[14] The Court concluded that “[w]he[n] it hears appeals pursuant to subsection 58(1) of the Department of Employment and Social Development Act, the mandate of the Appeal Division is conferred to it by sections 55 to 69 of that Act.

[15] The mandate of the Appeal Division of the Social Security Tribunal as described in Jean was later confirmed by the Federal Court of Appeal in Maunder v. Canada (A.G.), 2015 FCA 274.

[16] Therefore, unless the General Division failed to observe a principle of natural justice, erred in law, based its decision on an erroneous finding of fact that it made in a perverse or capricious manner or without regard for the material before it, the Tribunal must dismiss the appeal.

Analysis

[17] When it allowed the appeal of the Respondent, the General Division made the following findings:

[33] In the instant case, while the Tribunal finds the Appellant’s use of his workplace computer for personal use was inappropriate, it is clear that the Appellant was not warned about that issue; only that he could not download movies and games.

[34] Therefore the Tribunal finds, in accordance with decisions  in Lepretre v. Canada (AG), 2011 FCA 30; Canada (AG) v. Granstrom, 2003 FCA 485, that the employer’s perception that what the Appellant was doing violated the issues raised in the warning letter the Tribunal finds no evidence to support this perception.

[35] Having been warned only that he could not download movies or games on his office computer the Tribunal finds no evidence that the Appellant knew or ought to have known from this warning that he could not simply view various sites or that he could not use his own flash drive to view movies or games during his break time (Canada (AG) v. Lemire, 2010 FCA 314) t

[36] The Tribunal finds, through a lack of evidence, that neither the employer or Commission have met the burden to prove the actions of the Appellant constituted misconduct within the meaning of the Act (Canada (AG) v. Doucet, 2012 FCA 105; Canada (AG) v. Gagne, 2010 FCA 237).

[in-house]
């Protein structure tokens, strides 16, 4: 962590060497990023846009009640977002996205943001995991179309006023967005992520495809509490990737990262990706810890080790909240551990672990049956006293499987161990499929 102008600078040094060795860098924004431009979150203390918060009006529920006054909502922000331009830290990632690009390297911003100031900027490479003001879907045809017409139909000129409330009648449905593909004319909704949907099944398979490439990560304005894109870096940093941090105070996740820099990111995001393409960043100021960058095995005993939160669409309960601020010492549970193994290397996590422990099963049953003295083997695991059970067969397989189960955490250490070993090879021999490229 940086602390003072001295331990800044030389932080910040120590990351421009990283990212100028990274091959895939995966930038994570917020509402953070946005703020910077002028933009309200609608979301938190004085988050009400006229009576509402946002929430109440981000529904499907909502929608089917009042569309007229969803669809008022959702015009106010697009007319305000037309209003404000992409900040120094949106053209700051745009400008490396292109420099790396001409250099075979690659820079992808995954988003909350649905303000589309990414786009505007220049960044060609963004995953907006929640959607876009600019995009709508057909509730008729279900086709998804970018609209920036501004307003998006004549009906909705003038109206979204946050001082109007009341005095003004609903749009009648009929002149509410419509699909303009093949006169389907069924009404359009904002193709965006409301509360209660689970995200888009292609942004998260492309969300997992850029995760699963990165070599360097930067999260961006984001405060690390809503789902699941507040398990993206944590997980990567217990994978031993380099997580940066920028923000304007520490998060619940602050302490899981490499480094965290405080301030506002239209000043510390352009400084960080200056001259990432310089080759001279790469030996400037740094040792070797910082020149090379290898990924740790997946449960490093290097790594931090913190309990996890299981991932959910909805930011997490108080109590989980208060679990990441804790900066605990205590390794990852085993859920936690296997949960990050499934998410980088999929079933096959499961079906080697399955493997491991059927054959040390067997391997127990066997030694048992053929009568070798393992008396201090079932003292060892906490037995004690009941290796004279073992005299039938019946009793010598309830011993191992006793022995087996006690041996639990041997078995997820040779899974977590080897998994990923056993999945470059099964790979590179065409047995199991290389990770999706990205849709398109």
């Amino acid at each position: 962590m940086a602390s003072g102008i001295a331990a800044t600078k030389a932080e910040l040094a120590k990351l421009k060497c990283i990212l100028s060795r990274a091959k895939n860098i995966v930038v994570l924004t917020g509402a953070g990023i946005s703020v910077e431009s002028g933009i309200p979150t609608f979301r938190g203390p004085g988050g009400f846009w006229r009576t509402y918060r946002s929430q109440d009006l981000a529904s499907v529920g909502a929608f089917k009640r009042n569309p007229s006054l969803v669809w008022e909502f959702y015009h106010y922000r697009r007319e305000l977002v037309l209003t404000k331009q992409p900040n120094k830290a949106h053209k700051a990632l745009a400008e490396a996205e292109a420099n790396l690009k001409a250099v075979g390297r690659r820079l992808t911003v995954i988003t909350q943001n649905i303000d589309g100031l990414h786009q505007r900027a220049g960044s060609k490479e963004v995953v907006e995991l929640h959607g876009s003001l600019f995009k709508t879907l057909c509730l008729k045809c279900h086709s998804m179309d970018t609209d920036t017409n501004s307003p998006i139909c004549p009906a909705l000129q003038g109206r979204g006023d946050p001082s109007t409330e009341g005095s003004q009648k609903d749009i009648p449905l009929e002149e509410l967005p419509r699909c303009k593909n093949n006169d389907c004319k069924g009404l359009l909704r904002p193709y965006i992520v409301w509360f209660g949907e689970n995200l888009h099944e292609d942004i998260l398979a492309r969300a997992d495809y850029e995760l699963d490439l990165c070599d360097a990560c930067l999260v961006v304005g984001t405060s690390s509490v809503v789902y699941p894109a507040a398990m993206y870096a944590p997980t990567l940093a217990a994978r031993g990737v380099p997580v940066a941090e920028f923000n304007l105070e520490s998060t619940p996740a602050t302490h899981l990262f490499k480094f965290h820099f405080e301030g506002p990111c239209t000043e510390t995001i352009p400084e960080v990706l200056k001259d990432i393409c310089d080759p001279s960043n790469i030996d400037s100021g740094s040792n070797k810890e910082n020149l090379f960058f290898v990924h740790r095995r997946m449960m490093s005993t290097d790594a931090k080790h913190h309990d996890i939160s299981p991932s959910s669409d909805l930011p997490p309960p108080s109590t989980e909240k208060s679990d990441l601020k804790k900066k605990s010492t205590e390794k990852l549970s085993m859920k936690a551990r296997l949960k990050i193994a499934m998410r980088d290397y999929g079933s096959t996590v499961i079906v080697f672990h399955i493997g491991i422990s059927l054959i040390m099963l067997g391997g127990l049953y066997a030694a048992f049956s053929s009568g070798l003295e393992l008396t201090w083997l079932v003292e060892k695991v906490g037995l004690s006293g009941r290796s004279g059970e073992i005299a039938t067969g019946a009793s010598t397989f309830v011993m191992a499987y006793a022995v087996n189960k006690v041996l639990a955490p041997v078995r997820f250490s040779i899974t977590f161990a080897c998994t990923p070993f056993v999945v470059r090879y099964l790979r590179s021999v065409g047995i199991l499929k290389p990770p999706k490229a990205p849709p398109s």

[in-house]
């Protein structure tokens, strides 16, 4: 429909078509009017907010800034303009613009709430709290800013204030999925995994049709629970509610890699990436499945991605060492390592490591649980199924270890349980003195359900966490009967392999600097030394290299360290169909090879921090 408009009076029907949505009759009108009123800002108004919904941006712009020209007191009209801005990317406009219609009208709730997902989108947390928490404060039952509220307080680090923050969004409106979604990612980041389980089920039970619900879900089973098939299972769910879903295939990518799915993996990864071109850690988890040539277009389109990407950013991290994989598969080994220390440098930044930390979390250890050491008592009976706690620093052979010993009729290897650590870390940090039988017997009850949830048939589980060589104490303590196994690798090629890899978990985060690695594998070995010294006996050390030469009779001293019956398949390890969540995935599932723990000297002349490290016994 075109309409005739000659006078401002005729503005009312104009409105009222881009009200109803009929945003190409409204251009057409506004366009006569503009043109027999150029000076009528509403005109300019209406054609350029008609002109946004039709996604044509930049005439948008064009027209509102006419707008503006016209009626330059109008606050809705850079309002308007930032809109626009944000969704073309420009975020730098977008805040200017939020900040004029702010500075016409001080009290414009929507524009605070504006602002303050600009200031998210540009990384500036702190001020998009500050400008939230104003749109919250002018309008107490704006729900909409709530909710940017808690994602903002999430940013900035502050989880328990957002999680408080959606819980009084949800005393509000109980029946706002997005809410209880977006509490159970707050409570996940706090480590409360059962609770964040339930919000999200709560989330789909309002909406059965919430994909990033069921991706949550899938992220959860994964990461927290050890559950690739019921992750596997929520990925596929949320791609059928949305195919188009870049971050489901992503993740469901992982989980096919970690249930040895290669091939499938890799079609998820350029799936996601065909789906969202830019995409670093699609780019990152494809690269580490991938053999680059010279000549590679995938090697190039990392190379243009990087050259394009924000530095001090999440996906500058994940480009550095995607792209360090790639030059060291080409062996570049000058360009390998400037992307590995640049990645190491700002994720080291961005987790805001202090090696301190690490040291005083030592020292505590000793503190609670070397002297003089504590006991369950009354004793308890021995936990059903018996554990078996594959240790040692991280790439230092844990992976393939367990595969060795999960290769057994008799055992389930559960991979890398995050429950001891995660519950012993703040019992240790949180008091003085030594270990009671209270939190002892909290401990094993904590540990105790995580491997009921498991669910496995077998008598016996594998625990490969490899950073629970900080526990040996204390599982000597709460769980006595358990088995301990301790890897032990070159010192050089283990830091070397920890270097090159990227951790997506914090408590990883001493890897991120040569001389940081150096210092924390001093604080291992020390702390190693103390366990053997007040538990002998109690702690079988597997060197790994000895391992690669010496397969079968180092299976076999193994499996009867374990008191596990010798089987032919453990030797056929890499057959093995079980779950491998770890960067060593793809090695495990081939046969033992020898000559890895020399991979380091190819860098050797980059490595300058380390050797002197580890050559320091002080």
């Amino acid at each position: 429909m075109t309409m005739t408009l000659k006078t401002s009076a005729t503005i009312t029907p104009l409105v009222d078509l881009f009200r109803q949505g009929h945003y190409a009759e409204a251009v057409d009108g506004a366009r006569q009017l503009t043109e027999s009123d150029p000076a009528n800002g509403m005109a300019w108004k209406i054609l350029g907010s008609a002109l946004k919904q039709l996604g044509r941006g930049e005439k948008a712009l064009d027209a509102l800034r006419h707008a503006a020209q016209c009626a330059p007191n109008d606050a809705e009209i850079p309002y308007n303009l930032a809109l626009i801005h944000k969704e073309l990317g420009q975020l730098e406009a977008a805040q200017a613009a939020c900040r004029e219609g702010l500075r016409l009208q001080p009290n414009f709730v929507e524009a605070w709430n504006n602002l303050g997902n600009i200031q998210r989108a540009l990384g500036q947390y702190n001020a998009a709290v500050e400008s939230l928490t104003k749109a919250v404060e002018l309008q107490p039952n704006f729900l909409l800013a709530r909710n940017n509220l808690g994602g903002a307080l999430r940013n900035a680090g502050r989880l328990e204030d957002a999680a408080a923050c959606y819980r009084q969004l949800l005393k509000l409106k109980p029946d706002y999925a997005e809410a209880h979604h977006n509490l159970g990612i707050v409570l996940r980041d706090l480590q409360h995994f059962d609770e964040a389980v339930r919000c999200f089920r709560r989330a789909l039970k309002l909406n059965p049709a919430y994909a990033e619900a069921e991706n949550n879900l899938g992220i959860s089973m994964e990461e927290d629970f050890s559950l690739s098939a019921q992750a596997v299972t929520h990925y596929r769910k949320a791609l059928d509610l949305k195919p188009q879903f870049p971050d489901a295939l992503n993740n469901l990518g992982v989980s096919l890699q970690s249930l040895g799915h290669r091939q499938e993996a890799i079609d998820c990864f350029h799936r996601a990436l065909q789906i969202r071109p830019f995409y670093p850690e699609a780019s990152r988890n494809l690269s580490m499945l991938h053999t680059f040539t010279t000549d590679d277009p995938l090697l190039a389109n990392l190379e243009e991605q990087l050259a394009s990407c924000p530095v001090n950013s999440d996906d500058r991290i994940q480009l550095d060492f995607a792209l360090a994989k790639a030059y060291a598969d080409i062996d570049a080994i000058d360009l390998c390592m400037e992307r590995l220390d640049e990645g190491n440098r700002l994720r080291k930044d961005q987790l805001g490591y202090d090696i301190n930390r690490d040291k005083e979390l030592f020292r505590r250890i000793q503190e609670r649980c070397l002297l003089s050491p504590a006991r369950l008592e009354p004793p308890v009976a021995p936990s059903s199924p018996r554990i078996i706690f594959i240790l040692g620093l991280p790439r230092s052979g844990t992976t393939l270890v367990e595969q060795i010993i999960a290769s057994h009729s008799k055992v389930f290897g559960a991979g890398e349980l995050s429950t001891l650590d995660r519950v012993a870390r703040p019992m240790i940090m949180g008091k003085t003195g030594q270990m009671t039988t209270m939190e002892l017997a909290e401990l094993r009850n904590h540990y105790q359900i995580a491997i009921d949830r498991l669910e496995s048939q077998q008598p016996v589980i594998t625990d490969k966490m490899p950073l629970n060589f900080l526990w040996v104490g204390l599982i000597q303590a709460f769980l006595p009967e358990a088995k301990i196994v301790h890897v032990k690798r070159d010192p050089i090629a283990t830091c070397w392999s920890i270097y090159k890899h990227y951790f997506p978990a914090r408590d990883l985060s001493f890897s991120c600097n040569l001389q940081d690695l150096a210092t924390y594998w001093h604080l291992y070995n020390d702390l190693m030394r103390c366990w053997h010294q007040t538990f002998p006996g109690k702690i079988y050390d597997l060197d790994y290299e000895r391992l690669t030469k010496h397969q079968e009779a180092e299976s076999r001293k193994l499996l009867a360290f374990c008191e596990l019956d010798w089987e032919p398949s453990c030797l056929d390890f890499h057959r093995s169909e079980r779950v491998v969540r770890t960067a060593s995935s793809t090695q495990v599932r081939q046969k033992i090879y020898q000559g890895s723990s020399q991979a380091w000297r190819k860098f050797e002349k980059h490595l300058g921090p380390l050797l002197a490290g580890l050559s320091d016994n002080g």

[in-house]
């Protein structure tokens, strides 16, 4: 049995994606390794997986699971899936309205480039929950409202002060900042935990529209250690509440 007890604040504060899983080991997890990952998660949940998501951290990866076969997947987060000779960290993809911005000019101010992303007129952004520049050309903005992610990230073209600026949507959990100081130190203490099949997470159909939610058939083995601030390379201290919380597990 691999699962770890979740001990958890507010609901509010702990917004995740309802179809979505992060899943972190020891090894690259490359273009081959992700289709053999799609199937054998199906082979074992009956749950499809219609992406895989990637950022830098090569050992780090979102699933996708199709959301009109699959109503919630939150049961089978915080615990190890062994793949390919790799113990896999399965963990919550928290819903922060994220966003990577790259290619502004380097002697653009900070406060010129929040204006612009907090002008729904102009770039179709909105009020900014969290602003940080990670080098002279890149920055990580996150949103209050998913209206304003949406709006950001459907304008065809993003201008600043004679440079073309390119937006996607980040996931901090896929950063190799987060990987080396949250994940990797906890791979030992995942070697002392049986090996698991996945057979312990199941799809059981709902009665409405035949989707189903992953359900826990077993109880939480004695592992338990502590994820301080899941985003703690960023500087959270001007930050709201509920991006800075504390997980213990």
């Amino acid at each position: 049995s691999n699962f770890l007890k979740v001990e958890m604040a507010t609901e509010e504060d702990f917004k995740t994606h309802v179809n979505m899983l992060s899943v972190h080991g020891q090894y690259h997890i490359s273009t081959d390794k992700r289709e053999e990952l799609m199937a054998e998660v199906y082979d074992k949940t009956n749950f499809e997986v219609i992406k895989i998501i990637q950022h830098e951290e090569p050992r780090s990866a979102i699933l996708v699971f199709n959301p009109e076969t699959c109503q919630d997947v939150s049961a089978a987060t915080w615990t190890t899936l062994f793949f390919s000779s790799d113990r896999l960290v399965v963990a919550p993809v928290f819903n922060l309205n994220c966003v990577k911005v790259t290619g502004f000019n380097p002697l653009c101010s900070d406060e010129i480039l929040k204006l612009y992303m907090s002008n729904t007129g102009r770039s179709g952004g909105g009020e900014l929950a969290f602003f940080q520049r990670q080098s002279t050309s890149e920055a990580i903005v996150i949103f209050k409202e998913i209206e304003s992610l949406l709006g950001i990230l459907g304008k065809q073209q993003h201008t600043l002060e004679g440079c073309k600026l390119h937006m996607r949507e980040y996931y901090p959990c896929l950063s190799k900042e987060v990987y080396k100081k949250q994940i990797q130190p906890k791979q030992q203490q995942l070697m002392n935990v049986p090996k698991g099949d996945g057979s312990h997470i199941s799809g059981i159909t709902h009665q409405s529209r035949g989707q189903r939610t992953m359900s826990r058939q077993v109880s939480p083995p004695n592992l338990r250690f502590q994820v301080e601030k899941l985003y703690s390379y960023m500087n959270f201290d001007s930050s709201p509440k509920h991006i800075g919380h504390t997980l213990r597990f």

[18] Although the Act doesn’t define misconduct, the test for misconduct is whether the act complained of was willful or at least of such a careless or negligent nature that one could say that the employee willfully disregarded the effects his actions would have on job performance. Canada (A.G.) v. Tucker, A-381-85.

[19] Put another way, there will be misconduct where the claimant knew or ought to have known that his conduct was such as to impair the performance of the duties owed to his Employer and that, as a result, dismissal was a real possibility – Canada (A.G.) v. Mishibinijima, 2007 FCA 36.

[20] The General Division found from the evidence before it that the Respondent’s use of his workplace computer for personal use was inappropriate but concluded that there was no misconduct since he was only warned by the Employer not to download movies and games. According to the General Division, he did not know or could not have known from the warning that he could not simply view various sites or that he could not use his own flash drive to view movies or games during his break time.

[21] With great respect, the decision of the General Division cannot be maintained considering that its decision was made without regard for the material before it.